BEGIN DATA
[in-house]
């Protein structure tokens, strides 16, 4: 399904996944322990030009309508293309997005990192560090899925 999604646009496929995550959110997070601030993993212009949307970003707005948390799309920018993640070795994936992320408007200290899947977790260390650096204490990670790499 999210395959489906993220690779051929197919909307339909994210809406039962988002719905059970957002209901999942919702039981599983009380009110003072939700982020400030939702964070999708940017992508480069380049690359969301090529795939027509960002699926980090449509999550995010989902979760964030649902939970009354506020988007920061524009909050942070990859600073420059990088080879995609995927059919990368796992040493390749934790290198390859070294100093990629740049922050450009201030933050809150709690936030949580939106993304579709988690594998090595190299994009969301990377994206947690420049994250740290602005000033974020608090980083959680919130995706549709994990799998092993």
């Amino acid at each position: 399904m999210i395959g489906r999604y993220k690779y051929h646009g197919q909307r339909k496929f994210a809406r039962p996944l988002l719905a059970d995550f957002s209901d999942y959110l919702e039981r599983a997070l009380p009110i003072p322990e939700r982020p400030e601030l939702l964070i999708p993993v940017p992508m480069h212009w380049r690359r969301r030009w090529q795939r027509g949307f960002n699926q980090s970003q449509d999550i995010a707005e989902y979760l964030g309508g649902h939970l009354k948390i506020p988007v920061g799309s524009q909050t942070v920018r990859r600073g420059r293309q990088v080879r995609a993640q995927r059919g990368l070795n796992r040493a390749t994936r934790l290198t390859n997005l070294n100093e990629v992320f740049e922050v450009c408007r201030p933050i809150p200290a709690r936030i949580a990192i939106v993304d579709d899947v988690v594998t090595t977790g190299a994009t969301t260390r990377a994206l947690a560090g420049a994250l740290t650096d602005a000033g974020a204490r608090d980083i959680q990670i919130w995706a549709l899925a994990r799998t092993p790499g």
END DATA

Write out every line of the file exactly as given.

[in-house]
């Protein structure tokens, strides 16, 4: 399904996944322990030009309508293309997005990192560090899925 999604646009496929995550959110997070601030993993212009949307970003707005948390799309920018993640070795994936992320408007200290899947977790260390650096204490990670790499 999210395959489906993220690779051929197919909307339909994210809406039962988002719905059970957002209901999942919702039981599983009380009110003072939700982020400030939702964070999708940017992508480069380049690359969301090529795939027509960002699926980090449509999550995010989902979760964030649902939970009354506020988007920061524009909050942070990859600073420059990088080879995609995927059919990368796992040493390749934790290198390859070294100093990629740049922050450009201030933050809150709690936030949580939106993304579709988690594998090595190299994009969301990377994206947690420049994250740290602005000033974020608090980083959680919130995706549709994990799998092993």
């Amino acid at each position: 399904m999210i395959g489906r999604y993220k690779y051929h646009g197919q909307r339909k496929f994210a809406r039962p996944l988002l719905a059970d995550f957002s209901d999942y959110l919702e039981r599983a997070l009380p009110i003072p322990e939700r982020p400030e601030l939702l964070i999708p993993v940017p992508m480069h212009w380049r690359r969301r030009w090529q795939r027509g949307f960002n699926q980090s970003q449509d999550i995010a707005e989902y979760l964030g309508g649902h939970l009354k948390i506020p988007v920061g799309s524009q909050t942070v920018r990859r600073g420059r293309q990088v080879r995609a993640q995927r059919g990368l070795n796992r040493a390749t994936r934790l290198t390859n997005l070294n100093e990629v992320f740049e922050v450009c408007r201030p933050i809150p200290a709690r936030i949580a990192i939106v993304d579709d899947v988690v594998t090595t977790g190299a994009t969301t260390r990377a994206l947690a560090g420049a994250l740290t650096d602005a000033g974020a204490r608090d980083i959680q990670i919130w995706a549709l899925a994990r799998t092993p790499g």